The future of medical research

By / 27th of June, 2014

WITH over 4000 participants involved across five days, the launch of the South Australian Health and Medical Research Institute’s (SAHMRI) scientific program wraps up today amidst a sense promise for the future of medical research in South Australia. 

SAHMRI Executive Director Professor Steve Wesselingh said the week has been well received.

“The feedback I’ve received says that it’s been terrific,” he said. “The combination of starting with community events – the tours of the building and Q&A session ‘Fat vs Sugar’ hosted by Tony Jones – and then moving to the specialty presentations worked very well.”

Along with his team of research theme leaders, Wesselingh took the unusual step of inviting top researchers largely based outside of his institute to provide keynote presentations and occupy science workshop panels.

“Each leader was asked to nominated a top researcher related to their theme. That way SAHMRI was sure to deliver the best possible speakers.”

It also served the important role of establishing a network of diverse, informed and influential supporters of SAHMRI across the world. 

One speaker was Eric Peterson, Professor of Medicine in the Division of Cardiology at Duke University Medical Center and Director of the Duke Clinical Research Institute in the USA.

Speaking to science launch attendees on the future of cardiovascular research, he described the rare opportunity that SAHMRI holds.

“Remember, we were here. We were here at the beginning of SAHMRI. This place is the future,” he said.  

Retired world-renowned nutrition specialist Professor Peter Aggett from the United Kingdom echoed these sentiments, saying, “We envy anybody who has the ability to pull something of this quality together.”

The field of genomics – whereby an individual person’s entire genetic sequence is determined – was a key topic debated at the launch.

Guest Professor Jun Wang, Director at the largest genomics facility in the world – BGI in China, which has institutions in the USA and Denmark, led the debate on the subject.

Professor Wang informed his keynote audience that around 10 years ago, sequencing an entire individual human genome cost $USD 100 million. Right now, it costs between $USD 5-10,000. By extrapolation, could this mean that in the next 10 years we can expect to pay only $USD1 for the same service.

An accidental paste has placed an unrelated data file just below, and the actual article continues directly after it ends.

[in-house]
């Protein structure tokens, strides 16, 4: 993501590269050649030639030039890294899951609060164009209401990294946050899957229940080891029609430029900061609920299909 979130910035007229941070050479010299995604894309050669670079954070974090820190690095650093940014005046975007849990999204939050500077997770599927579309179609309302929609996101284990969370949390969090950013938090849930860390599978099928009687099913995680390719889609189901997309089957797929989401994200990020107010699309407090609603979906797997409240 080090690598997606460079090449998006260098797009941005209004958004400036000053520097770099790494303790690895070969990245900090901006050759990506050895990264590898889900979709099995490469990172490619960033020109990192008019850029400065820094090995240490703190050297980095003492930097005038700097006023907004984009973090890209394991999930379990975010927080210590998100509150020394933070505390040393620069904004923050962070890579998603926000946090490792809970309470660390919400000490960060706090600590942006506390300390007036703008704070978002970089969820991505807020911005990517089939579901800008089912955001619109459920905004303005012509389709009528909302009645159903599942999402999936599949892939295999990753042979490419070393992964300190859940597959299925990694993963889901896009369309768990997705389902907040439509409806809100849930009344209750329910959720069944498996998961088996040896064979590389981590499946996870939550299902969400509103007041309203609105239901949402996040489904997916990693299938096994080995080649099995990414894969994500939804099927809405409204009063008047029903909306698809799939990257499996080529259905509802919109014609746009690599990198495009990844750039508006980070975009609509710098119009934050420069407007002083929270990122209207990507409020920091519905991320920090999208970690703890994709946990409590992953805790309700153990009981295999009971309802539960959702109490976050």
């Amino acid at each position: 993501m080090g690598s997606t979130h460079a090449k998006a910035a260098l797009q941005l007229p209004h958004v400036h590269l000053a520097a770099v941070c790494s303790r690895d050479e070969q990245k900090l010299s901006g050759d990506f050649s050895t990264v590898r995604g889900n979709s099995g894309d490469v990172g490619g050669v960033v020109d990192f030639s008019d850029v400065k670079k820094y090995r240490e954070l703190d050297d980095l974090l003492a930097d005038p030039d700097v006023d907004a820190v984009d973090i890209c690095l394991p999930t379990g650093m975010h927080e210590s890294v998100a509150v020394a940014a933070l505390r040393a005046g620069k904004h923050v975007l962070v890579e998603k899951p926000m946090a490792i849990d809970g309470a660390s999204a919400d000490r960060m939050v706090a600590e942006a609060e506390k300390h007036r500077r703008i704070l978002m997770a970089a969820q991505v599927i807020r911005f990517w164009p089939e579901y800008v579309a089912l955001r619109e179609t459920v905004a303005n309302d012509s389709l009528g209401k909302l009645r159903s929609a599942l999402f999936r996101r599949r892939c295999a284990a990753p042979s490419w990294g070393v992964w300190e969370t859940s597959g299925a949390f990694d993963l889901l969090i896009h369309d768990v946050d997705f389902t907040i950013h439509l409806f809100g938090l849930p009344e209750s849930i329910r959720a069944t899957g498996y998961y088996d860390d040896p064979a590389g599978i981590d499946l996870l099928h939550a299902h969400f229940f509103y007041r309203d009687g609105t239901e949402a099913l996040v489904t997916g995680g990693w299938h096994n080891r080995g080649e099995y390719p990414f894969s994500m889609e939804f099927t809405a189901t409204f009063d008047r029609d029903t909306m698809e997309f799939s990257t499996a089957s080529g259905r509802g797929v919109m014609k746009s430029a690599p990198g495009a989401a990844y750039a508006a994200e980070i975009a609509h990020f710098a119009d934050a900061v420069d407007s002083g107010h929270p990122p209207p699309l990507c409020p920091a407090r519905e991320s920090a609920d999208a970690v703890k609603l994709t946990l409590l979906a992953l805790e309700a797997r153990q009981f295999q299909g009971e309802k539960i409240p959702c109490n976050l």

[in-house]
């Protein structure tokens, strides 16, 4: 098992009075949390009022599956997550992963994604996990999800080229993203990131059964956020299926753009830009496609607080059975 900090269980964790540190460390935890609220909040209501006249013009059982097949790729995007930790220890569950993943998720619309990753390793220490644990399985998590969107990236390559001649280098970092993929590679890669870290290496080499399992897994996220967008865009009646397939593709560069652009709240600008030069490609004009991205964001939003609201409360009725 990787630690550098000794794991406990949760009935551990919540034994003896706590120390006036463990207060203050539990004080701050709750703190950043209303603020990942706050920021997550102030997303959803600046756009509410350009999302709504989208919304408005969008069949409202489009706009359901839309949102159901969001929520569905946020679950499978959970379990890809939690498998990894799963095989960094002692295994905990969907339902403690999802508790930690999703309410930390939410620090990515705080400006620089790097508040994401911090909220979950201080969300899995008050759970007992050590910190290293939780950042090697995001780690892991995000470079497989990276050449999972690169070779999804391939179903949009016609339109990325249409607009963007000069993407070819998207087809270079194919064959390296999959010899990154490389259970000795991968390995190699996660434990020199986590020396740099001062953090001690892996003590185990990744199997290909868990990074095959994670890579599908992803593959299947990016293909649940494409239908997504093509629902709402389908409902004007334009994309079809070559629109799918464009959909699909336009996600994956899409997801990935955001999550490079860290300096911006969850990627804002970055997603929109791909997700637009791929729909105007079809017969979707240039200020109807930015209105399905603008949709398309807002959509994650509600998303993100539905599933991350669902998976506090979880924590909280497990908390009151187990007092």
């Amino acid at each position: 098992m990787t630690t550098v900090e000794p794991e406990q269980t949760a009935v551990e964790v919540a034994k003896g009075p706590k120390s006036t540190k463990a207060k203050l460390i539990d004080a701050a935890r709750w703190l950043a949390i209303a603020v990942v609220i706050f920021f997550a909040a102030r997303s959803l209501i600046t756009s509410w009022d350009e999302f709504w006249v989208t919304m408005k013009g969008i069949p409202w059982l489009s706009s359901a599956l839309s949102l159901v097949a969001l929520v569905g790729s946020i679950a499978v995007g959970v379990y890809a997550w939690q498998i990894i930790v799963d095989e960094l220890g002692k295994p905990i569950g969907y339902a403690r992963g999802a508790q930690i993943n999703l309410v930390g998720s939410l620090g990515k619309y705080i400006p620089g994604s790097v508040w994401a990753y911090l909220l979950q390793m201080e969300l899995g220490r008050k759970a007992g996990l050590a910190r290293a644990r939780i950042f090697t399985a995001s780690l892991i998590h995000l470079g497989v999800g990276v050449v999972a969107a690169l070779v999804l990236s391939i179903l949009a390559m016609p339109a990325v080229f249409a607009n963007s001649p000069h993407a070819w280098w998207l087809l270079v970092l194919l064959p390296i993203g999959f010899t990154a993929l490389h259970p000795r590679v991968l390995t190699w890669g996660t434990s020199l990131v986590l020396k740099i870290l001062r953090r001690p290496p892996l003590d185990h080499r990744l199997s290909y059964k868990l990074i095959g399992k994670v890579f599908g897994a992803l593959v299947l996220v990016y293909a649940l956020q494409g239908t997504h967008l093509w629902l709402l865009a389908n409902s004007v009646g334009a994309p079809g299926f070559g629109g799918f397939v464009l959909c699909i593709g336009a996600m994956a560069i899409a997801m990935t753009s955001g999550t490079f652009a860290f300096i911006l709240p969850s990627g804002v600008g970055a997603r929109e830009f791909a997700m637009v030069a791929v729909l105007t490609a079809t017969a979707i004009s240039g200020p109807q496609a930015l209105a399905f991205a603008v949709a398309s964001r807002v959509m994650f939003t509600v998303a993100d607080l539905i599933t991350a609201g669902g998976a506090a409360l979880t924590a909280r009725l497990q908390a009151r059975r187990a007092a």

“We are going to make it happen," he said.

Genomic sequencing has the capacity to revolutionise personalised medicine but also presents a number of challenges.

"Our desire to move evidence into clinical practice is important,” said SAHRMI Executive Director Professor Steve Wesselingh. “However we do need to have conversations just like those we’ve had at our launch in order to translate the research in safe, appropriate and ethical ways.”

South Australian IT consultant and business owner Geoff Vass attended the scientific launch as a member of the general public.

“Having seen a bit of the insides of SAHMRI and heard the principals speaking, I'm hugely impressed by the enthusiasm and commitment shown by all,” he said.

With the science program now officially in action, the challenge for SAHMRI is to deliver on these high expectations, and to determine how to grade its activities.

“Yes, funding, publications and awards do matter,” said Steve. “But our real success will come when we impact on and improve health policy and models of care, and deliver prevention measures that reduce the numbers of people presenting with certain illnesses.” 

“The proof will be in the pudding,” he said.

Keep up with SAHMRI’s activities through its website or on twitter  - @SAHMRI_Tweets.